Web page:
Although several researchers have done works on minimum wage and some economic variables, however this work will still add value both in literature and in methodology. This study examines the extent of the effect minimum wage increase will have on some selected economic indicators in Nigeria. In particular, the study will examine the effect of minimum wage increases on inflation, private consumption, fiscal balance and productivity.
1.2 Statement of the Problem
Minimum wage legislation was formulated with so many positive intentions which includes bridging the gap between the low and high income earners, improving productivity in the work place, the workers being able to meet to their needs as outlined by the International Labour Organization and providing a modest stimulus for the overall economy; despite all these many have criticized the policy while some have expressed doubts as regards the performance of the policy since its inception. One macroeconomic view point regarding minimum wage is that it constituted a major source of inflation. It is evident that a country might have a minimum wage backed by law while in terms of real value, it may not have much value. The value might have depreciated especially in an economy which is characterized by high inflation as is the case in Nigeria. The country has experienced historically high inflation rates. For instance between 2003 and 2011 inflation has being on annual growth rate of not less than 15 percent. This compares unfavourably with inflation rates of not more than 2 percent in most developed countries but it is not known for certain to what extent such rise in inflation rate are driven by minimum wage increases and not much has been done to study the relationship between these minimum wage increases and the rise in prices; if there be any association as such; which drives which and the magnitude of the coefficient of association where they exist. If this is the case then the purchasing power of the workers will also be automatically reduced and when the worker’s basic needs cannot be met by their incomes this may likely affect their output, thus many believe that the implementation of the policy leave the workers worse than they were before the implementation and comes with a lot of instability in macro variables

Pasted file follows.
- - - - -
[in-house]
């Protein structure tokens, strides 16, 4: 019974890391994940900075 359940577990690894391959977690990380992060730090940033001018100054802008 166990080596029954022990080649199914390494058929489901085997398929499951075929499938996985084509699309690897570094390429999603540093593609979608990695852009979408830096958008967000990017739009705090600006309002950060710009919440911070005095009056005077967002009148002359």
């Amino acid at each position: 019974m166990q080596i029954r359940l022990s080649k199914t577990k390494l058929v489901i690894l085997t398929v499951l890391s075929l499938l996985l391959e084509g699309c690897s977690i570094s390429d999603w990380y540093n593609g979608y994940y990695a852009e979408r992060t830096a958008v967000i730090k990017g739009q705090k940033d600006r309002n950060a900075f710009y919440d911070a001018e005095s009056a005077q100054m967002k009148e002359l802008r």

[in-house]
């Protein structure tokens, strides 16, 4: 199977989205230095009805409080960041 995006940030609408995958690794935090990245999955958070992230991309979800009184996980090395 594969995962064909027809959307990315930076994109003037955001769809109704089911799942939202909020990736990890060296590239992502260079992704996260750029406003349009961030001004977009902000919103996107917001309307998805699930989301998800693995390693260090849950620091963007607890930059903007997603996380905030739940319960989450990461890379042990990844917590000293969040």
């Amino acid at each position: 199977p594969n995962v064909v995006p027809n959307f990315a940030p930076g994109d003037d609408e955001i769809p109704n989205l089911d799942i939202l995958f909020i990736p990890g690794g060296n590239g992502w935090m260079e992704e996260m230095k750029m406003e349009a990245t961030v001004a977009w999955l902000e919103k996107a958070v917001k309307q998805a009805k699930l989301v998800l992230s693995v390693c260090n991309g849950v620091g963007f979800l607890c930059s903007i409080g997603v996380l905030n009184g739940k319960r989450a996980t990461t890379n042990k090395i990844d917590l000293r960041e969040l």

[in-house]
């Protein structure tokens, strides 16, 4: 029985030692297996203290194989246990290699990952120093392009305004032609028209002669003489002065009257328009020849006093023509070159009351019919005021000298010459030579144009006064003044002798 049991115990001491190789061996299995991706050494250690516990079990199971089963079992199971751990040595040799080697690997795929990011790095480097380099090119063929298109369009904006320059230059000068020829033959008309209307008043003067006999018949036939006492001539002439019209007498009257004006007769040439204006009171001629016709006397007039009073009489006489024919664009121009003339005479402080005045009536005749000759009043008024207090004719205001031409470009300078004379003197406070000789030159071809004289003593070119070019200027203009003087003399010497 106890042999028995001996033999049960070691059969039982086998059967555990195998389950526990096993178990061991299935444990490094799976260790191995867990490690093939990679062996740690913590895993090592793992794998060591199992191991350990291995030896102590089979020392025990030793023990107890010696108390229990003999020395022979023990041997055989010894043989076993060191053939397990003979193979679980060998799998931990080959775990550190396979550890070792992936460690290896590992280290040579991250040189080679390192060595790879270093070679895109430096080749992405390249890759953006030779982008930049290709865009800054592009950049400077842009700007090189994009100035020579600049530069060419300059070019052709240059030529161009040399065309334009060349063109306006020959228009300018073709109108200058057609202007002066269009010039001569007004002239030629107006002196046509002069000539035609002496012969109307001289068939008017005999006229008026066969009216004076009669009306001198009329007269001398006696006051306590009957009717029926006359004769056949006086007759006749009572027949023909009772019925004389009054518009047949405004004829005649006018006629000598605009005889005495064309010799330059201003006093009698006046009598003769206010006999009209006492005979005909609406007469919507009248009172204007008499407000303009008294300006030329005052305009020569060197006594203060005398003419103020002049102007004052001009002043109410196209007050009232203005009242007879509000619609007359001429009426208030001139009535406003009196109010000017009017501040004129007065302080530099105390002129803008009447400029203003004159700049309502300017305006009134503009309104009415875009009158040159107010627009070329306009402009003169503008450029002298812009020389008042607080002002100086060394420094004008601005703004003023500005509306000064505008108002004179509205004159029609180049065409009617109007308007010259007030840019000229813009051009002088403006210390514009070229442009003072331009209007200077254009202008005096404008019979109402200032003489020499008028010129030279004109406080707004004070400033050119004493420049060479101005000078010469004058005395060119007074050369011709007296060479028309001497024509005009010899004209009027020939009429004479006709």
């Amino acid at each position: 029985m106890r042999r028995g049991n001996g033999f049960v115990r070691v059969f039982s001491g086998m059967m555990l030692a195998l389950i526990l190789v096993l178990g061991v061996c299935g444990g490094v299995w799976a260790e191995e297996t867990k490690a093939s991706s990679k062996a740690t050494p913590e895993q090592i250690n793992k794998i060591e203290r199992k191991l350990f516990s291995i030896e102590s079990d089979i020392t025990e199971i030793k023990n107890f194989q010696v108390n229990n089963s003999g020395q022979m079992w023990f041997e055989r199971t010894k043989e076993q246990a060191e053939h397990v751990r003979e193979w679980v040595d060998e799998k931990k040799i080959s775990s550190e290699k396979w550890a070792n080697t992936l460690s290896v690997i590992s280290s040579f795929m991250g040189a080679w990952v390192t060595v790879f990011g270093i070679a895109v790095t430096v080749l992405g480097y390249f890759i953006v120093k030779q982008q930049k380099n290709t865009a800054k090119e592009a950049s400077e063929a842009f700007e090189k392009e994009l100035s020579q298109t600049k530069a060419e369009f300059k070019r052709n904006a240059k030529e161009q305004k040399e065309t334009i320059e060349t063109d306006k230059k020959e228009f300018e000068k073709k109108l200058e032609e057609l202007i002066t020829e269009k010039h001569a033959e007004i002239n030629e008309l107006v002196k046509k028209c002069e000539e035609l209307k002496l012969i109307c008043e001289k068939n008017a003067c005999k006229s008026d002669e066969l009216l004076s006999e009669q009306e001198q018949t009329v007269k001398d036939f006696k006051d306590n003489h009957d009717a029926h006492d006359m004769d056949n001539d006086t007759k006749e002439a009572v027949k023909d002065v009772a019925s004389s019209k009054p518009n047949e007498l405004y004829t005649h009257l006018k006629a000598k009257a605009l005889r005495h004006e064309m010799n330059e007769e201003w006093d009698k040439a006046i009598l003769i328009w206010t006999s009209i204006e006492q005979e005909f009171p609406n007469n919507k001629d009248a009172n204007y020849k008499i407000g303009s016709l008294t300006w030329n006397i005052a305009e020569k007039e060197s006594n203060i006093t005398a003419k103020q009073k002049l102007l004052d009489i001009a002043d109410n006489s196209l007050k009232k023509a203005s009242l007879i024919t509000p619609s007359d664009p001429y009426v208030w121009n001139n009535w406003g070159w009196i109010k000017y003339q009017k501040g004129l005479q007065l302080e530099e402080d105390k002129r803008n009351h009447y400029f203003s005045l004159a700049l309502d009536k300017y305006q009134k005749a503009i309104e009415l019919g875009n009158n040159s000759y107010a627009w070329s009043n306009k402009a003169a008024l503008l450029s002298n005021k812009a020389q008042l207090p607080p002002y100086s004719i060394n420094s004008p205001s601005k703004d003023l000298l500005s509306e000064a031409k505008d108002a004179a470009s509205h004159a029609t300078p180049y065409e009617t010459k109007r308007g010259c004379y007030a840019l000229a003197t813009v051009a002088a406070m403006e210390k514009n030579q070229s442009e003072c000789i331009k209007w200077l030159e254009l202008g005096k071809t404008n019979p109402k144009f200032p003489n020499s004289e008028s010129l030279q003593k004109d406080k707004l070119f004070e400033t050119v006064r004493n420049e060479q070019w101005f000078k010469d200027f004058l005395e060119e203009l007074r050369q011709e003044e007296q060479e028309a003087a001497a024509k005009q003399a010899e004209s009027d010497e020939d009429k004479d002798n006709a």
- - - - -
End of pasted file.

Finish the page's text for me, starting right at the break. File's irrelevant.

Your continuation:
Governments at all levels seem to have been struggling to meet with the challenges of meeting rising wage bills which leads to high ratios of recurrent expenditure in the budget of all tiers of government. Often, this has been at the expense of meeting other development challenges such as improved health services, education and good roads which are vital for the growth of any economy. In some cases some state governors in order to pay these minimum wages resort to irregular practices in a bid to meet up with such increased minimum wage. Interestingly, they are the major recipients of the process as this in some cases may result to non- performance and neglect in other areas. One of such practices is the issue of multiple taxation, for instance one immediate effect of multiple taxation is to raise the unit price of goods by businessmen. Thus, the burden of these minimum wage increases seems to be eventually transferred finally to the consumers.